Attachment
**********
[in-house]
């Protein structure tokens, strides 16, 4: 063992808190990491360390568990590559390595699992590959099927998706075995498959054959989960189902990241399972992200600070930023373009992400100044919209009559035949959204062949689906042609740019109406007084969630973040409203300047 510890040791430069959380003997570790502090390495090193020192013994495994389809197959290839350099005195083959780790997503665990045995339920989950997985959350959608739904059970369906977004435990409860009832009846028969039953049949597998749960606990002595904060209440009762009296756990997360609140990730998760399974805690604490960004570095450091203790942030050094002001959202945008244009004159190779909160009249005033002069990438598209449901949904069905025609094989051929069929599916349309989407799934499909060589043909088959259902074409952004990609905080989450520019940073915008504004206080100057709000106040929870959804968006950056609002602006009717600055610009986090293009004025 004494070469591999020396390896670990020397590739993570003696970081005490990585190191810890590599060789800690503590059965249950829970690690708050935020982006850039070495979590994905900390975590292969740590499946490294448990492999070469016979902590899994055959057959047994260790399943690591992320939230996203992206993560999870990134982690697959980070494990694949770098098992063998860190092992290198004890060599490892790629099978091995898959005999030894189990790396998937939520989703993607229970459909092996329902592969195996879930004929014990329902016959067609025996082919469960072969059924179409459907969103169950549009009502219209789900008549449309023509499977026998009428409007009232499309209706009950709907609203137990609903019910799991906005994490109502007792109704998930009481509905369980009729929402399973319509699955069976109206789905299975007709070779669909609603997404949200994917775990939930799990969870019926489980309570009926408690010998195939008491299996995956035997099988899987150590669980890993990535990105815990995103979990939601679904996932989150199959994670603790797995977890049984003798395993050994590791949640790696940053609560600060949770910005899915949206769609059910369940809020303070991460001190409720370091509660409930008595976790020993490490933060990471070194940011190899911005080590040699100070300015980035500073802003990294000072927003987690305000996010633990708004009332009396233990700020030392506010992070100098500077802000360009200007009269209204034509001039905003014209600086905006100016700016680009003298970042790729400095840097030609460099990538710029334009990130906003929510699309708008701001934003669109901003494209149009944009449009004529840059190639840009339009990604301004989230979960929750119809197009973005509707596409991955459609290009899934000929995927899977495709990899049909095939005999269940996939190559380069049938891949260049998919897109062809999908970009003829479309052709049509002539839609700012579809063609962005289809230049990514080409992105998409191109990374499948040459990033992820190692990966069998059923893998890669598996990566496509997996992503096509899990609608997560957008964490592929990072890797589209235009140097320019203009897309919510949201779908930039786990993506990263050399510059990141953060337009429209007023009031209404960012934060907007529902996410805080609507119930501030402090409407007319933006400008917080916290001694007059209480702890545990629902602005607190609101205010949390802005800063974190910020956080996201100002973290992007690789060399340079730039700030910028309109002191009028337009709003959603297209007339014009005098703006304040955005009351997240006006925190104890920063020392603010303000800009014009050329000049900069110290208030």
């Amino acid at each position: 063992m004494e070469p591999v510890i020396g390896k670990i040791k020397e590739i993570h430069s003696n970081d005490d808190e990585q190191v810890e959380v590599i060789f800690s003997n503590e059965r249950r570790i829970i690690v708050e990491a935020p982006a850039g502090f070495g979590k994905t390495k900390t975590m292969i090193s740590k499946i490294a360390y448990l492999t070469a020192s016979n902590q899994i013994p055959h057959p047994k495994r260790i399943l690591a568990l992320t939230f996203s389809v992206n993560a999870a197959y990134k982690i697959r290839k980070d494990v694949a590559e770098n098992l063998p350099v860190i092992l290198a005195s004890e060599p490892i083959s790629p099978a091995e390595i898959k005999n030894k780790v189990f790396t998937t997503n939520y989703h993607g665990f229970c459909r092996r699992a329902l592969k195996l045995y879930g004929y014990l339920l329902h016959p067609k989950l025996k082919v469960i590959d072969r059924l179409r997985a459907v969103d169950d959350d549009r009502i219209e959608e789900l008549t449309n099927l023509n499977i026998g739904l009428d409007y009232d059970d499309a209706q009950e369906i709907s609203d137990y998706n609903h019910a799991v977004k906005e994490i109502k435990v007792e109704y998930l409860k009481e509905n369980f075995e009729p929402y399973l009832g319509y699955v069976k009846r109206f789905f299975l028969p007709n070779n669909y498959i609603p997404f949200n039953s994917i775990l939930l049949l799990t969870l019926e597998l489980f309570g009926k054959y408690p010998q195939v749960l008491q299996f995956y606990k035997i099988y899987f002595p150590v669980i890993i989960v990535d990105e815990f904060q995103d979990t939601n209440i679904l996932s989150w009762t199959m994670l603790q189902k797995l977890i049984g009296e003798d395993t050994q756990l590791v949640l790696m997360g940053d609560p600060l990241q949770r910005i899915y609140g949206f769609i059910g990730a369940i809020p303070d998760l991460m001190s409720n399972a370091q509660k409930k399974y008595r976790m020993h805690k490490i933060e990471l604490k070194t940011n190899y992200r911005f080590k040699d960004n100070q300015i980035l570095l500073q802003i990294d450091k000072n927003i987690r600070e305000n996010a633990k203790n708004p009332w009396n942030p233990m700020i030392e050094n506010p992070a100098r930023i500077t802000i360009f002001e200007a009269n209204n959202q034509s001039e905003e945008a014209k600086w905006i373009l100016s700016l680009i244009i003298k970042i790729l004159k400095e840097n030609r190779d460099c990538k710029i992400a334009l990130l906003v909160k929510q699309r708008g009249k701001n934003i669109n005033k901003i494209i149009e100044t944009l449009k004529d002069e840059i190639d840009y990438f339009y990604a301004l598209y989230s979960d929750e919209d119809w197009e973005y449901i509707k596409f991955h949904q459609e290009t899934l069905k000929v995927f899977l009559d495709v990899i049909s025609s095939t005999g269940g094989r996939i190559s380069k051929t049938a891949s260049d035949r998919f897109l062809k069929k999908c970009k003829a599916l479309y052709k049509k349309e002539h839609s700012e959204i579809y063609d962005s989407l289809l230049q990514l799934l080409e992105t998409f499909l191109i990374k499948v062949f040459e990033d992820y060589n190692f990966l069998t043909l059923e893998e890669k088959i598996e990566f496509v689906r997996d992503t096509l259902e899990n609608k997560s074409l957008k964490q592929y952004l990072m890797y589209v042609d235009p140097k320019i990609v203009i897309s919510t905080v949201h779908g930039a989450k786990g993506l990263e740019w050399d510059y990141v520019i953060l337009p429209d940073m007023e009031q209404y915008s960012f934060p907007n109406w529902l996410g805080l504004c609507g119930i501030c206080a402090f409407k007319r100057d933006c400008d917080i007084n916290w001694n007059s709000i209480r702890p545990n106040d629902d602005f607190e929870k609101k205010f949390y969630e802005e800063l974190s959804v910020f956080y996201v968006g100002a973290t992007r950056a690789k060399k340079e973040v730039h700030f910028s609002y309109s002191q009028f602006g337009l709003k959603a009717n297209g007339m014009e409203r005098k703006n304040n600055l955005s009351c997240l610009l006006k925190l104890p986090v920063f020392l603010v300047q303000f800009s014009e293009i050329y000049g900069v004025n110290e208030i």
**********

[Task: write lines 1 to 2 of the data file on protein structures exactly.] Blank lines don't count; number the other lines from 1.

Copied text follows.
[in-house]
């Protein structure tokens, strides 16, 4: 063992808190990491360390568990590559390595699992590959099927998706075995498959054959989960189902990241399972992200600070930023373009992400100044919209009559035949959204062949689906042609740019109406007084969630973040409203300047 510890040791430069959380003997570790502090390495090193020192013994495994389809197959290839350099005195083959780790997503665990045995339920989950997985959350959608739904059970369906977004435990409860009832009846028969039953049949597998749960606990002595904060209440009762009296756990997360609140990730998760399974805690604490960004570095450091203790942030050094002001959202945008244009004159190779909160009249005033002069990438598209449901949904069905025609094989051929069929599916349309989407799934499909060589043909088959259902074409952004990609905080989450520019940073915008504004206080100057709000106040929870959804968006950056609002602006009717600055610009986090293009004025 004494070469591999020396390896670990020397590739993570003696970081005490990585190191810890590599060789800690503590059965249950829970690690708050935020982006850039070495979590994905900390975590292969740590499946490294448990492999070469016979902590899994055959057959047994260790399943690591992320939230996203992206993560999870990134982690697959980070494990694949770098098992063998860190092992290198004890060599490892790629099978091995898959005999030894189990790396998937939520989703993607229970459909092996329902592969195996879930004929014990329902016959067609025996082919469960072969059924179409459907969103169950549009009502219209789900008549449309023509499977026998009428409007009232499309209706009950709907609203137990609903019910799991906005994490109502007792109704998930009481509905369980009729929402399973319509699955069976109206789905299975007709070779669909609603997404949200994917775990939930799990969870019926489980309570009926408690010998195939008491299996995956035997099988899987150590669980890993990535990105815990995103979990939601679904996932989150199959994670603790797995977890049984003798395993050994590791949640790696940053609560600060949770910005899915949206769609059910369940809020303070991460001190409720370091509660409930008595976790020993490490933060990471070194940011190899911005080590040699100070300015980035500073802003990294000072927003987690305000996010633990708004009332009396233990700020030392506010992070100098500077802000360009200007009269209204034509001039905003014209600086905006100016700016680009003298970042790729400095840097030609460099990538710029334009990130906003929510699309708008701001934003669109901003494209149009944009449009004529840059190639840009339009990604301004989230979960929750119809197009973005509707596409991955459609290009899934000929995927899977495709990899049909095939005999269940996939190559380069049938891949260049998919897109062809999908970009003829479309052709049509002539839609700012579809063609962005289809230049990514080409992105998409191109990374499948040459990033992820190692990966069998059923893998890669598996990566496509997996992503096509899990609608997560957008964490592929990072890797589209235009140097320019203009897309919510949201779908930039786990993506990263050399510059990141953060337009429209007023009031209404960012934060907007529902996410805080609507119930501030402090409407007319933006400008917080916290001694007059209480702890545990629902602005607190609101205010949390802005800063974190910020956080996201100002973290992007690789060399340079730039700030910028309109002191009028337009709003959603297209007339014009005098703006304040955005009351997240006006925190104890920063020392603010303000800009014009050329000049900069110290208030």